Providence has no Penn Station, no lost building whose absence wounds deeply to this day. Union Passenger Depot, designed by Thomas Tefft and completed in 1848, was replaced by Union Station in 1898, arguably its equal in beauty. The Depot’s absence is sad but not irksome.
Nevertheless, the city’s 10 best lost buildings (or 10 worst building losses) can be identified. The pictorial record tends to focus any such effort on downtown, for, while fine architecture has vanished elsewhere in town, fewer illustrations remain to measure its loss.
For example, between 1984 and 1990 I lived next to the Hope Club’s parking lot at Benefit and Benevolent, on College Hill. But what was there before? It vexed me until I saw a corner of it on a postcard of the Hope Club. The Edward Pearce House (1853), also by Tefft, lost in 1960, is one of a very few lost houses whose memory has not vanished in the fog of time.
Many of the long gone fall into the sad but not irksome category because they were replaced by better buildings, something that was once normal. Until the middle of the last century, even a rare replacement by something worse was often only marginally so. Today, some lost buildings rank higher because their replacements poke our memory in the eye.
Such considerations make it difficult to rank the worst losses. Indeed, I’m still quarreling with this selection. But, happily, the chief difficulty of identifying the city’s 10 best lost buildings is that so very many are not lost at all but survive to grace the streets of our fine downtown.
Still, here is an attempt, in reverse order:
10. The Butler Exchange (1873), a Second Empire pile of mansards, was demolished in 1925 and replaced in 1928 by the Industrial Trust (or “Superman”) Building. The Union Depot might have just as much claim to this spot, but I have already mentioned it above.
9. The Outlet Co., built in stages between 1891 and 1914, was a rambling series of lightly colored brick and terra cotta structures that fell victim to fire in 1986 while awaiting renovation as an apartment complex. With one exception (see No. 4 below), its replacement by the pleasing quadrangle of Johnson & Wales University substantially diminishes our regret.
8. The Second Universalist Church (1849), by Tefft yet again, was torn down unnecessarily after a fire in 2006, and is today a parking lot. The popular Downcity Diner (as it was called) soon relocated down Weybosset to the only remaining Tefft building in downtown.
7. Westminster Congregational Church (1829) was designed by Russell Warren in the Greek temple style with eight massive Ionic columns. In 1902, it was transformed into the Rialto Theater. Its portico was demolished and its nave retained to seat its audience. The crest of the old church’s gable survives and is visible from the parking lot across Mathewson.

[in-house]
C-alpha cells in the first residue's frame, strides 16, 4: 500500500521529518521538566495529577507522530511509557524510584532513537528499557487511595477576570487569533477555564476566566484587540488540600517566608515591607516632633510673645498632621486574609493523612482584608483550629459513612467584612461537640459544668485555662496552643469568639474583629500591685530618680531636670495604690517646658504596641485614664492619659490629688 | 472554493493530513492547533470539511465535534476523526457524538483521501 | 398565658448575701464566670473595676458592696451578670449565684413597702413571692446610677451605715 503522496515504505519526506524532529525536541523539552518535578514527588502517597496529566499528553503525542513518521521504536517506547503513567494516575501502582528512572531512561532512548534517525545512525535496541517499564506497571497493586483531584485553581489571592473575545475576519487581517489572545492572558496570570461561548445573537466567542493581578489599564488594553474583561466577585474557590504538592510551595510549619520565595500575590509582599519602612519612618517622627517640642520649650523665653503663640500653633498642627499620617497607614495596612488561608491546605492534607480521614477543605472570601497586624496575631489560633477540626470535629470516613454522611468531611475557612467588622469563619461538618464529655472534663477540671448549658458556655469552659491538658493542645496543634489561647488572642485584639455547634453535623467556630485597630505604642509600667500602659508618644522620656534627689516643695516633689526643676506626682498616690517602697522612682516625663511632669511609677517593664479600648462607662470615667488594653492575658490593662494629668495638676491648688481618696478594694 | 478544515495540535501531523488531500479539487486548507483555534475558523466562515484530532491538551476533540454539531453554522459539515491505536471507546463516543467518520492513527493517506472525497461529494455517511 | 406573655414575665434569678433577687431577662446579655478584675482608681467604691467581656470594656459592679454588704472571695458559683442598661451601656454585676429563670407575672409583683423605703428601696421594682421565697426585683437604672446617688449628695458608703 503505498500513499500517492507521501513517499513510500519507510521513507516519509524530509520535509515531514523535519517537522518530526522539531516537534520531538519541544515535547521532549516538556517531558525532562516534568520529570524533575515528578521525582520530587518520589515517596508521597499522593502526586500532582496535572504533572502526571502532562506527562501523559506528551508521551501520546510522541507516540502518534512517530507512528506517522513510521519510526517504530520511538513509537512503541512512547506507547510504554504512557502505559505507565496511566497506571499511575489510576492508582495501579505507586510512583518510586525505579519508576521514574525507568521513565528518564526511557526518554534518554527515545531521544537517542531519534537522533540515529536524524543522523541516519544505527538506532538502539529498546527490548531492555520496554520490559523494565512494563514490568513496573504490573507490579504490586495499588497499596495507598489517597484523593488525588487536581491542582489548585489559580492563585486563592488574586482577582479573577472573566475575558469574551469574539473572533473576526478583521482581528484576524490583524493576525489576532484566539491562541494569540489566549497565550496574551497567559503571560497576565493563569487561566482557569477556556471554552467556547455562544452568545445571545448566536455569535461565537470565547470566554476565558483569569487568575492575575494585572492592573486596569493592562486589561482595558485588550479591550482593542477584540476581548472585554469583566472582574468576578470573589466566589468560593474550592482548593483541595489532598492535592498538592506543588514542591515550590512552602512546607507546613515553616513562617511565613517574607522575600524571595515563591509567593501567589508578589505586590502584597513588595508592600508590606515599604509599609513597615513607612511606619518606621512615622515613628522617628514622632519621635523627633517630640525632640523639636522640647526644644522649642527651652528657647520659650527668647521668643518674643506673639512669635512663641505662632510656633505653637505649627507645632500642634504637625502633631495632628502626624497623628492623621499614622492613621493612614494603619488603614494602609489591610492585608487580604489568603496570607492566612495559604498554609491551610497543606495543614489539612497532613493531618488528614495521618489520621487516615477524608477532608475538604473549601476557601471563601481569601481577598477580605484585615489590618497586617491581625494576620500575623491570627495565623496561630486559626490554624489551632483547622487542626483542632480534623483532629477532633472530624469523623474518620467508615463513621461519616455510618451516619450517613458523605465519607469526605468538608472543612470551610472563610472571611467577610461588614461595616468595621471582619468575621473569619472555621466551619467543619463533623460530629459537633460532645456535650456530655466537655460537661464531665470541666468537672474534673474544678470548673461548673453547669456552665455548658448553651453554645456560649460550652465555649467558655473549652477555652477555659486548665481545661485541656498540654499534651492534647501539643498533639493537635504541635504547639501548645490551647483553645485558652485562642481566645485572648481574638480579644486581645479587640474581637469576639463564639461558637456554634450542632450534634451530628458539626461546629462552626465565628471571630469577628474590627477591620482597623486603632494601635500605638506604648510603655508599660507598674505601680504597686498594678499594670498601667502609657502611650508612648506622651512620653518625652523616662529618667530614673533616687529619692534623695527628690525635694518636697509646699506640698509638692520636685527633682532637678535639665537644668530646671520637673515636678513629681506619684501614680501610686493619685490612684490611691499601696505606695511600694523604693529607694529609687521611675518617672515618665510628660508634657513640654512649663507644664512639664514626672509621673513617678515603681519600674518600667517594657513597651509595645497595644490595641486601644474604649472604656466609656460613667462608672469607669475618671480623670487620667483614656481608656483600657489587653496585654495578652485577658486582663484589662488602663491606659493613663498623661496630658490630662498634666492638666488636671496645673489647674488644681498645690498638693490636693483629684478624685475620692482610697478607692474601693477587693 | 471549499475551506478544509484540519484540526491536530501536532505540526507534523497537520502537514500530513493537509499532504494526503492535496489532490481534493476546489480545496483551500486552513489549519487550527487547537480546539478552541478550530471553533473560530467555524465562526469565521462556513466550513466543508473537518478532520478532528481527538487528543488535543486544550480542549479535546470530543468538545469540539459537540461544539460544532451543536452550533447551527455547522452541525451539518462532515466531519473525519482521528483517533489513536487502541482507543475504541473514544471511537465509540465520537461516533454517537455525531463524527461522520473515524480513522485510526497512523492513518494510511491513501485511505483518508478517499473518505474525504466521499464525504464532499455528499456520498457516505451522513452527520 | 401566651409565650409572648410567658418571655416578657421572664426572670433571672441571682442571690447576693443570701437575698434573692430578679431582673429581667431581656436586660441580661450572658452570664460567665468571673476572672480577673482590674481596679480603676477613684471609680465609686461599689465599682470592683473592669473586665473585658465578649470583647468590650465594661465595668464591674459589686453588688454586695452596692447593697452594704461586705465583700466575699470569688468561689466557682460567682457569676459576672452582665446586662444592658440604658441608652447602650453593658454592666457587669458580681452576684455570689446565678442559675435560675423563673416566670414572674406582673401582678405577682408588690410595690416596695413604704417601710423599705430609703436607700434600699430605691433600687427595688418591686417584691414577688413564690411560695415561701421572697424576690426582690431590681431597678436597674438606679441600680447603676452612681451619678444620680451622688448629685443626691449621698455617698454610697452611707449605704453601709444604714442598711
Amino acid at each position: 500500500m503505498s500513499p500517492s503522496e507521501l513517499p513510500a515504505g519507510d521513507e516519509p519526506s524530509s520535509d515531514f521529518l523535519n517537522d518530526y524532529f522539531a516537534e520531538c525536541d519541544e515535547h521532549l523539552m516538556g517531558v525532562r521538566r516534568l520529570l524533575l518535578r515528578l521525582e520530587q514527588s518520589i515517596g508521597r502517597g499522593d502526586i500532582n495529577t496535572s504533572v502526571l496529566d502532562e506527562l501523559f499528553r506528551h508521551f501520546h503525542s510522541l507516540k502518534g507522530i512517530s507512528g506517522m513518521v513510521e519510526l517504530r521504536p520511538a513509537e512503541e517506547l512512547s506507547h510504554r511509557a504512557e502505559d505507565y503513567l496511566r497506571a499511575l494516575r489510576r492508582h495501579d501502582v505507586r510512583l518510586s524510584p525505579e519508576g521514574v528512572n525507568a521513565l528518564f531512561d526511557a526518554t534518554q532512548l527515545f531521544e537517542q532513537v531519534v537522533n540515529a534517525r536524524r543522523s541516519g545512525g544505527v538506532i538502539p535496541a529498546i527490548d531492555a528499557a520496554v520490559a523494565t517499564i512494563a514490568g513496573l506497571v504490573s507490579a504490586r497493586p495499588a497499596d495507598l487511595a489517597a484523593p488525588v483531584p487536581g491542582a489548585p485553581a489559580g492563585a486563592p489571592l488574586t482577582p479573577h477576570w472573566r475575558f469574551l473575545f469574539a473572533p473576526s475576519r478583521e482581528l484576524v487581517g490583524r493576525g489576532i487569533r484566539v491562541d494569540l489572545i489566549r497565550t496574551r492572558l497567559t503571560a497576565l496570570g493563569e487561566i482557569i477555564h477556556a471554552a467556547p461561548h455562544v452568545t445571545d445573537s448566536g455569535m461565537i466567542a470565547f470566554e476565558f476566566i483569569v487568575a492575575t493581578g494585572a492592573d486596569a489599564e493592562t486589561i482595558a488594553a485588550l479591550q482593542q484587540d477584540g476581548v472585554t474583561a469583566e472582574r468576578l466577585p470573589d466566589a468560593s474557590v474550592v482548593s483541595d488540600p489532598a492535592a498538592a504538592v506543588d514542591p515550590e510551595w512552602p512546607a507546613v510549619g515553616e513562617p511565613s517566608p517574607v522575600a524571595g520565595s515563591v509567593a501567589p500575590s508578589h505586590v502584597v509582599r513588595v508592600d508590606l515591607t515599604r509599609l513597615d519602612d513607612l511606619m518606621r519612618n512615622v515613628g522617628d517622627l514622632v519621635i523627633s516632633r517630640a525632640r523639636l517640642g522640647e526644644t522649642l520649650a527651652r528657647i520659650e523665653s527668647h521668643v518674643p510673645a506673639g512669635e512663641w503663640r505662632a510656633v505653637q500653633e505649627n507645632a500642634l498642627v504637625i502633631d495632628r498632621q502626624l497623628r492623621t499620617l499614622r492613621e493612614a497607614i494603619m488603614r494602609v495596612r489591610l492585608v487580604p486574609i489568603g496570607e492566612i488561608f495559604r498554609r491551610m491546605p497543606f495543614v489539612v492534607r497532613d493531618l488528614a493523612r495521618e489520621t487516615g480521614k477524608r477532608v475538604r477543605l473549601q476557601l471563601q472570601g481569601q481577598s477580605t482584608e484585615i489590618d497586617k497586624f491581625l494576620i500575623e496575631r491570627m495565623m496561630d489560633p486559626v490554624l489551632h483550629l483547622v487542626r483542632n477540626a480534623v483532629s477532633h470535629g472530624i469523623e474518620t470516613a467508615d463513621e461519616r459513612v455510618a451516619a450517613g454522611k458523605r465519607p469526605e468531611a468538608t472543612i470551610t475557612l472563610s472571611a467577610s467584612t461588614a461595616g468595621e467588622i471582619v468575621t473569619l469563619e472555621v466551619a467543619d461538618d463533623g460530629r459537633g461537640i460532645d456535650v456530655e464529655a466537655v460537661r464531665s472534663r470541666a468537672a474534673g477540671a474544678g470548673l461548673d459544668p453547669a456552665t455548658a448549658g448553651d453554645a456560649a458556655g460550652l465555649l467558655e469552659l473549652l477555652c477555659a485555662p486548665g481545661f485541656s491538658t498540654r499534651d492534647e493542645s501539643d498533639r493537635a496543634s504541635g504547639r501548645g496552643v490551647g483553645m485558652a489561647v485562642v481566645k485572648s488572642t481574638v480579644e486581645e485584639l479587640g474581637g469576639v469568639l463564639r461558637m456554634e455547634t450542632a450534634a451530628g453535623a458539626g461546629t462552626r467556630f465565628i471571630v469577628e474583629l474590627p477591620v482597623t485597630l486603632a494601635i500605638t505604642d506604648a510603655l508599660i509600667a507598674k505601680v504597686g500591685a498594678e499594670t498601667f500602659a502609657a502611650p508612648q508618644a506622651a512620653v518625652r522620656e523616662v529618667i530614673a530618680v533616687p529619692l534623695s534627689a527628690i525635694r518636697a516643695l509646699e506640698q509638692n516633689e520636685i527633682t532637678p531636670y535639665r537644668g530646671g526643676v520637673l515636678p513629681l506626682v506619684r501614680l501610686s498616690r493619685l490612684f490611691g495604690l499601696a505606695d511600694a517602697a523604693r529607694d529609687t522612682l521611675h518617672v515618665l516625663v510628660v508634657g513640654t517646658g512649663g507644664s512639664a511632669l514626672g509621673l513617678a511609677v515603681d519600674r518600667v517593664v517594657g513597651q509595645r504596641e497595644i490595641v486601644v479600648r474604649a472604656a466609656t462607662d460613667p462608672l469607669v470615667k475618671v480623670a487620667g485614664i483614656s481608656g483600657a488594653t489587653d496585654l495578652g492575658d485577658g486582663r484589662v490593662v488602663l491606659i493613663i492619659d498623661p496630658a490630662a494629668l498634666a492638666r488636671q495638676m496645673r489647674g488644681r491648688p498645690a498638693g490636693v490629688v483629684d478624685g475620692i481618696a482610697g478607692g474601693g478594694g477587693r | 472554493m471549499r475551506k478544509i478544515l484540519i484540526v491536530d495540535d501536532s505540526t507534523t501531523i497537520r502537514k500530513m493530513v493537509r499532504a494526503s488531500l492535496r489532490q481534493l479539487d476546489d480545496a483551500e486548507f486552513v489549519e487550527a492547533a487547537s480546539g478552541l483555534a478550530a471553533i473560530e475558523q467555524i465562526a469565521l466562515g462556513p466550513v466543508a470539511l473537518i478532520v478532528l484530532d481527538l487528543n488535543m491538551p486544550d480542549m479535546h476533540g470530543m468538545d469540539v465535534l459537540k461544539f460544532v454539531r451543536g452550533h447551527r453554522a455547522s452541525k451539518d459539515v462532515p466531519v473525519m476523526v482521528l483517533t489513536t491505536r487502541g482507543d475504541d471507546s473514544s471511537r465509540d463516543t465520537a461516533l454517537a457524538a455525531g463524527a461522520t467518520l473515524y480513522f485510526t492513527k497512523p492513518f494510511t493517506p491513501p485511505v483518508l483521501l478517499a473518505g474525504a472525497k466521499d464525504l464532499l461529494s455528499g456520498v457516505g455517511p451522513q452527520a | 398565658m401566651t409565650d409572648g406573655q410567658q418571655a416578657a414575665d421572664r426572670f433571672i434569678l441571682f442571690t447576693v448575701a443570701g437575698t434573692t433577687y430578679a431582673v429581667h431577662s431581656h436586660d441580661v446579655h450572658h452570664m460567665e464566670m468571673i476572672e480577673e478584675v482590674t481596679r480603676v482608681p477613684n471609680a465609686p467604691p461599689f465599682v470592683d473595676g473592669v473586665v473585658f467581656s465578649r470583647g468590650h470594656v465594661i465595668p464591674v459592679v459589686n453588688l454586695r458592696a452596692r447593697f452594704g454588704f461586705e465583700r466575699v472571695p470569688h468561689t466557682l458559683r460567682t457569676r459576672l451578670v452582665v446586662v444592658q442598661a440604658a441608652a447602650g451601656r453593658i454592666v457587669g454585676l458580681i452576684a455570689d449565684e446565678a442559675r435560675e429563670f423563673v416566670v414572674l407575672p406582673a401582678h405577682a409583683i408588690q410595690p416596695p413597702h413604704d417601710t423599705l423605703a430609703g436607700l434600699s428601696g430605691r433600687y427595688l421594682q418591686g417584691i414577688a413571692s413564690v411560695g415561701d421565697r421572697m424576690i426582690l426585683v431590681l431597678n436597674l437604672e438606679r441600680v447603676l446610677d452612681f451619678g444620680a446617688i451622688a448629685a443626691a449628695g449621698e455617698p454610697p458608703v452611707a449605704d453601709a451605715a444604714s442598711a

6. The Providence Police & Fire Headquarters (1940), an austere but lovely stripped-classical building, was demolished unnecessarily in 2007. It is now a parking lot.
5. The third Howard Building (1859), designed by James Bucklin, replaced the first two Howard Buildings, built in 1847 and 1856, both designed by Tefft and destroyed by fire. Damaged by Hurricane Carol in 1954, Howard III was replaced by Howard IV, whose ugliness has only been exacerbated by efforts to tart it up.
4. The Narragansett Hotel (1879) hosted many famous guests, including the Providence Grays baseball team that won the first World Series in 1884. Demolished in 1960, it was a parking lot until Broadcast House (WJAR Channel 10) was built in 1979. Nicknamed the East German Embassy for its sinister mirrored blank walls, it mars the east end of the J&W quadrangle.
3. The Providence National Bank (1929) was demolished unnecessarily along with an equally fine 1950 addition in 2005 to make way for an unbuilt skyscraper. The Weybosset façade survives, partly masking a new parking lot.
2. The Hoppin Homestead Building (1875), at Westminster and Snow, designed by Bucklin, was an early site of both Bryant and RISD. In 1979 it was razed, the last major downtown building demolished for a quarter of a century, until a decade ago. It remains a parking lot.
1. The Benjamin Hoppin House (1816) was a beautiful twin bow-fronted residence. It dated from the era before the Whitman Block (1825) — where the Turk’s Head was built in 1913 — and the Arcade (1828) signaled a shift of commerce across the river from Market Square and Cheapside. The Hoppin House was razed in 1875 for the Hoppin Homestead Building.
Photos of Westminster before 1900 reveal how many buildings have gone missing, and how their successors’ beauty helps us bear the loss.